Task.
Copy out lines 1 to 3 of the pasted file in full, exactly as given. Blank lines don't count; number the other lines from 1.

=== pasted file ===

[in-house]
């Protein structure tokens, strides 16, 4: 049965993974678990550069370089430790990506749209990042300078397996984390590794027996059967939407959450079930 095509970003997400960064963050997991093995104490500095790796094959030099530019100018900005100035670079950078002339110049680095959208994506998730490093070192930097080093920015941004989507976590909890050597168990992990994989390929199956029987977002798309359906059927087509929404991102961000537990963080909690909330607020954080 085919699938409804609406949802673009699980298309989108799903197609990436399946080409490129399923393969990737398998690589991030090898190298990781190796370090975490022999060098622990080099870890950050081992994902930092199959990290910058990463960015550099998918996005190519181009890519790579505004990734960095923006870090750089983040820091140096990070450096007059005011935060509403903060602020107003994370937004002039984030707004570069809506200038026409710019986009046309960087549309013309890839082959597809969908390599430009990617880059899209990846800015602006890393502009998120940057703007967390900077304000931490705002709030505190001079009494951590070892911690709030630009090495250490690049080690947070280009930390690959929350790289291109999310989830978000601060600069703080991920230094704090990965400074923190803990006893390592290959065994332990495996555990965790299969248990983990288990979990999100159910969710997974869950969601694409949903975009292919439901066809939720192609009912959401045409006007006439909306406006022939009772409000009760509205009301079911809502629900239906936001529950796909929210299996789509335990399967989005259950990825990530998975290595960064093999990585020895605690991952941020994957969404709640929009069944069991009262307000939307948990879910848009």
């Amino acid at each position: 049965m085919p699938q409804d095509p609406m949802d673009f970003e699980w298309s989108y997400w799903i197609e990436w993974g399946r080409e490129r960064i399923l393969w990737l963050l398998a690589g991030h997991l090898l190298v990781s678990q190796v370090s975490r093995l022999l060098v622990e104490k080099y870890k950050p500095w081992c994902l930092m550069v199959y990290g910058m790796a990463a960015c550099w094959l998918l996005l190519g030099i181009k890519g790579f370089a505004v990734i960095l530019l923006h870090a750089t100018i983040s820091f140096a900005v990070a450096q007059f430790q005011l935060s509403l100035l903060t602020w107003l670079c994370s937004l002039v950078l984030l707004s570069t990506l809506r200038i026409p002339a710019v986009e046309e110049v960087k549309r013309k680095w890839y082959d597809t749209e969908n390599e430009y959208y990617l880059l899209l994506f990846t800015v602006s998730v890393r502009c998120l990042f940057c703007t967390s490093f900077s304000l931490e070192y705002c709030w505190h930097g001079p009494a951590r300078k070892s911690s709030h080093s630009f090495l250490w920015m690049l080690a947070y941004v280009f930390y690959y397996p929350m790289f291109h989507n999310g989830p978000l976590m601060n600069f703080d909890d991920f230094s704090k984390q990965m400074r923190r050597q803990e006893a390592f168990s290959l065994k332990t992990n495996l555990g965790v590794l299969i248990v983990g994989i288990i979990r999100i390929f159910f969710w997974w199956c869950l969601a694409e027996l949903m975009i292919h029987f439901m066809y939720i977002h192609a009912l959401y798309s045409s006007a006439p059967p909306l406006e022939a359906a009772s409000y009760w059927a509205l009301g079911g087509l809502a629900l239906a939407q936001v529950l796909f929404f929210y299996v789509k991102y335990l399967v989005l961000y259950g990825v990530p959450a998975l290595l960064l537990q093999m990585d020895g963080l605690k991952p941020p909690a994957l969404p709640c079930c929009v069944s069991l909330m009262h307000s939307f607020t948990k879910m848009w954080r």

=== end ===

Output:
[in-house]
């Protein structure tokens, strides 16, 4: 049965993974678990550069370089430790990506749209990042300078397996984390590794027996059967939407959450079930 095509970003997400960064963050997991093995104490500095790796094959030099530019100018900005100035670079950078002339110049680095959208994506998730490093070192930097080093920015941004989507976590909890050597168990992990994989390929199956029987977002798309359906059927087509929404991102961000537990963080909690909330607020954080 085919699938409804609406949802673009699980298309989108799903197609990436399946080409490129399923393969990737398998690589991030090898190298990781190796370090975490022999060098622990080099870890950050081992994902930092199959990290910058990463960015550099998918996005190519181009890519790579505004990734960095923006870090750089983040820091140096990070450096007059005011935060509403903060602020107003994370937004002039984030707004570069809506200038026409710019986009046309960087549309013309890839082959597809969908390599430009990617880059899209990846800015602006890393502009998120940057703007967390900077304000931490705002709030505190001079009494951590070892911690709030630009090495250490690049080690947070280009930390690959929350790289291109999310989830978000601060600069703080991920230094704090990965400074923190803990006893390592290959065994332990495996555990965790299969248990983990288990979990999100159910969710997974869950969601694409949903975009292919439901066809939720192609009912959401045409006007006439909306406006022939009772409000009760509205009301079911809502629900239906936001529950796909929210299996789509335990399967989005259950990825990530998975290595960064093999990585020895605690991952941020994957969404709640929009069944069991009262307000939307948990879910848009």
């Amino acid at each position: 049965m085919p699938q409804d095509p609406m949802d673009f970003e699980w298309s989108y997400w799903i197609e990436w993974g399946r080409e490129r960064i399923l393969w990737l963050l398998a690589g991030h997991l090898l190298v990781s678990q190796v370090s975490r093995l022999l060098v622990e104490k080099y870890k950050p500095w081992c994902l930092m550069v199959y990290g910058m790796a990463a960015c550099w094959l998918l996005l190519g030099i181009k890519g790579f370089a505004v990734i960095l530019l923006h870090a750089t100018i983040s820091f140096a900005v990070a450096q007059f430790q005011l935060s509403l100035l903060t602020w107003l670079c994370s937004l002039v950078l984030l707004s570069t990506l809506r200038i026409p002339a710019v986009e046309e110049v960087k549309r013309k680095w890839y082959d597809t749209e969908n390599e430009y959208y990617l880059l899209l994506f990846t800015v602006s998730v890393r502009c998120l990042f940057c703007t967390s490093f900077s304000l931490e070192y705002c709030w505190h930097g001079p009494a951590r300078k070892s911690s709030h080093s630009f090495l250490w920015m690049l080690a947070y941004v280009f930390y690959y397996p929350m790289f291109h989507n999310g989830p978000l976590m601060n600069f703080d909890d991920f230094s704090k984390q990965m400074r923190r050597q803990e006893a390592f168990s290959l065994k332990t992990n495996l555990g965790v590794l299969i248990v983990g994989i288990i979990r999100i390929f159910f969710w997974w199956c869950l969601a694409e027996l949903m975009i292919h029987f439901m066809y939720i977002h192609a009912l959401y798309s045409s006007a006439p059967p909306l406006e022939a359906a009772s409000y009760w059927a509205l009301g079911g087509l809502a629900l239906a939407q936001v529950l796909f929404f929210y299996v789509k991102y335990l399967v989005l961000y259950g990825v990530p959450a998975l290595l960064l537990q093999m990585d020895g963080l605690k991952p941020p909690a994957l969404p709640c079930c929009v069944s069991l909330m009262h307000s939307f607020t948990k879910m848009w954080r």